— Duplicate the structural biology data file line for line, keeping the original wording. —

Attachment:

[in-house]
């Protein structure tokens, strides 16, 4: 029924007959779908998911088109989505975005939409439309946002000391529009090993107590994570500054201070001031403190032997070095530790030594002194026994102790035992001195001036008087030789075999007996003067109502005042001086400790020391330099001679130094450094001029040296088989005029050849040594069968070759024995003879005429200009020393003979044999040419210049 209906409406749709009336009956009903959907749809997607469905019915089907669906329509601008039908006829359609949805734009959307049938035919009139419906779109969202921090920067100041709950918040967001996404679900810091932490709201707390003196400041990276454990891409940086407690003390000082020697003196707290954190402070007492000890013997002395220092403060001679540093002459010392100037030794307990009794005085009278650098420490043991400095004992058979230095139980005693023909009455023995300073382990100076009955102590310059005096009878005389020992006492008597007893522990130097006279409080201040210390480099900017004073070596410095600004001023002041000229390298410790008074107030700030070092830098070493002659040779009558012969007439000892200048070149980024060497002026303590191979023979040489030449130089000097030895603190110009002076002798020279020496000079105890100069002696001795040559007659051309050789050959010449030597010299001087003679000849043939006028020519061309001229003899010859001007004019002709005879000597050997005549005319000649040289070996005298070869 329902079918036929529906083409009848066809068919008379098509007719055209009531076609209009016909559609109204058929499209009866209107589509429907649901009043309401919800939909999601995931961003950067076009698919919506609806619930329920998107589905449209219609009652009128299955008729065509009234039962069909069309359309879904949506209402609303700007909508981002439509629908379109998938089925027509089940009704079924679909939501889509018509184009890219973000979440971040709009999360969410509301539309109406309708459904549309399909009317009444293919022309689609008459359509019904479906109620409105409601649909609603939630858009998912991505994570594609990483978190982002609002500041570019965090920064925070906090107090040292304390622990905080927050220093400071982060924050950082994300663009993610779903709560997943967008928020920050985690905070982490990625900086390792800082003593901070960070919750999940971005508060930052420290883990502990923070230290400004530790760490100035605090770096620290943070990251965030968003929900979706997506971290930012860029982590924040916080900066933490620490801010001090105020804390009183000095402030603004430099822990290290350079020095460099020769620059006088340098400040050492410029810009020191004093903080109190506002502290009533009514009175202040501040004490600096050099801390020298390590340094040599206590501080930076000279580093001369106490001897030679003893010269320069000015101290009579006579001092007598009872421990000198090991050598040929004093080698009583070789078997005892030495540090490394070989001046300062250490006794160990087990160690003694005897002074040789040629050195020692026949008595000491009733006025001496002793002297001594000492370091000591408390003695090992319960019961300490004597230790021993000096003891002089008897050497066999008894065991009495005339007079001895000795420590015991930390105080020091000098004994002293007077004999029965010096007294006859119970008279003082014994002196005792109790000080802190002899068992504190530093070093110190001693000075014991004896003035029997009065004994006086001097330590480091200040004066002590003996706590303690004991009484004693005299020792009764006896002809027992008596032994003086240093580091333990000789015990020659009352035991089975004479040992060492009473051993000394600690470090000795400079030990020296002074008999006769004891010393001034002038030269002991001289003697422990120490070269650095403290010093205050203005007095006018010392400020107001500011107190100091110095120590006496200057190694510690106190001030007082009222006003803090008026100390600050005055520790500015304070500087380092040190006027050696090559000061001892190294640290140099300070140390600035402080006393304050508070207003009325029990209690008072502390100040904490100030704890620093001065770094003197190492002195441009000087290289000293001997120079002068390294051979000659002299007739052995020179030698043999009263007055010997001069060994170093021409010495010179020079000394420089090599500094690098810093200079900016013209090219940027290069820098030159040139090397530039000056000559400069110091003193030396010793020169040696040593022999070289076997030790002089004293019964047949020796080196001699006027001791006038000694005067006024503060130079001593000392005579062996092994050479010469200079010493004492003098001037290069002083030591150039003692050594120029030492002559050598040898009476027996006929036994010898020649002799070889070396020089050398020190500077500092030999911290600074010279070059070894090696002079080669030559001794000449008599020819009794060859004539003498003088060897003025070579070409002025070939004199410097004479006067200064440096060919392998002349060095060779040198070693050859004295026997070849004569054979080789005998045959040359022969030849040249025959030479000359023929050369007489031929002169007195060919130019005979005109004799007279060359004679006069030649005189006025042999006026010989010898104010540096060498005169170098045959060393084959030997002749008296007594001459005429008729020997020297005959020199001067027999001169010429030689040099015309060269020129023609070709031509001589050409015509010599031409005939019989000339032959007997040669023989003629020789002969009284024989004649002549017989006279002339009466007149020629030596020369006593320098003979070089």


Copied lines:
[in-house]
């Protein structure tokens, strides 16, 4: 029924007959779908998911088109989505975005939409439309946002000391529009090993107590994570500054201070001031403190032997070095530790030594002194026994102790035992001195001036008087030789075999007996003067109502005042001086400790020391330099001679130094450094001029040296088989005029050849040594069968070759024995003879005429200009020393003979044999040419210049 209906409406749709009336009956009903959907749809997607469905019915089907669906329509601008039908006829359609949805734009959307049938035919009139419906779109969202921090920067100041709950918040967001996404679900810091932490709201707390003196400041990276454990891409940086407690003390000082020697003196707290954190402070007492000890013997002395220092403060001679540093002459010392100037030794307990009794005085009278650098420490043991400095004992058979230095139980005693023909009455023995300073382990100076009955102590310059005096009878005389020992006492008597007893522990130097006279409080201040210390480099900017004073070596410095600004001023002041000229390298410790008074107030700030070092830098070493002659040779009558012969007439000892200048070149980024060497002026303590191979023979040489030449130089000097030895603190110009002076002798020279020496000079105890100069002696001795040559007659051309050789050959010449030597010299001087003679000849043939006028020519061309001229003899010859001007004019002709005879000597050997005549005319000649040289070996005298070869 329902079918036929529906083409009848066809068919008379098509007719055209009531076609209009016909559609109204058929499209009866209107589509429907649901009043309401919800939909999601995931961003950067076009698919919506609806619930329920998107589905449209219609009652009128299955008729065509009234039962069909069309359309879904949506209402609303700007909508981002439509629908379109998938089925027509089940009704079924679909939501889509018509184009890219973000979440971040709009999360969410509301539309109406309708459904549309399909009317009444293919022309689609008459359509019904479906109620409105409601649909609603939630858009998912991505994570594609990483978190982002609002500041570019965090920064925070906090107090040292304390622990905080927050220093400071982060924050950082994300663009993610779903709560997943967008928020920050985690905070982490990625900086390792800082003593901070960070919750999940971005508060930052420290883990502990923070230290400004530790760490100035605090770096620290943070990251965030968003929900979706997506971290930012860029982590924040916080900066933490620490801010001090105020804390009183000095402030603004430099822990290290350079020095460099020769620059006088340098400040050492410029810009020191004093903080109190506002502290009533009514009175202040501040004490600096050099801390020298390590340094040599206590501080930076000279580093001369106490001897030679003893010269320069000015101290009579006579001092007598009872421990000198090991050598040929004093080698009583070789078997005892030495540090490394070989001046300062250490006794160990087990160690003694005897002074040789040629050195020692026949008595000491009733006025001496002793002297001594000492370091000591408390003695090992319960019961300490004597230790021993000096003891002089008897050497066999008894065991009495005339007079001895000795420590015991930390105080020091000098004994002293007077004999029965010096007294006859119970008279003082014994002196005792109790000080802190002899068992504190530093070093110190001693000075014991004896003035029997009065004994006086001097330590480091200040004066002590003996706590303690004991009484004693005299020792009764006896002809027992008596032994003086240093580091333990000789015990020659009352035991089975004479040992060492009473051993000394600690470090000795400079030990020296002074008999006769004891010393001034002038030269002991001289003697422990120490070269650095403290010093205050203005007095006018010392400020107001500011107190100091110095120590006496200057190694510690106190001030007082009222006003803090008026100390600050005055520790500015304070500087380092040190006027050696090559000061001892190294640290140099300070140390600035402080006393304050508070207003009325029990209690008072502390100040904490100030704890620093001065770094003197190492002195441009000087290289000293001997120079002068390294051979000659002299007739052995020179030698043999009263007055010997001069060994170093021409010495010179020079000394420089090599500094690098810093200079900016013209090219940027290069820098030159040139090397530039000056000559400069110091003193030396010793020169040696040593022999070289076997030790002089004293019964047949020796080196001699006027001791006038000694005067006024503060130079001593000392005579062996092994050479010469200079010493004492003098001037290069002083030591150039003692050594120029030492002559050598040898009476027996006929036994010898020649002799070889070396020089050398020190500077500092030999911290600074010279070059070894090696002079080669030559001794000449008599020819009794060859004539003498003088060897003025070579070409002025070939004199410097004479006067200064440096060919392998002349060095060779040198070693050859004295026997070849004569054979080789005998045959040359022969030849040249025959030479000359023929050369007489031929002169007195060919130019005979005109004799007279060359004679006069030649005189006025042999006026010989010898104010540096060498005169170098045959060393084959030997002749008296007594001459005429008729020997020297005959020199001067027999001169010429030689040099015309060269020129023609070709031509001589050409015509010599031409005939019989000339032959007997040669023989003629020789002969009284024989004649002549017989006279002339009466007149020629030596020369006593320098003979070089």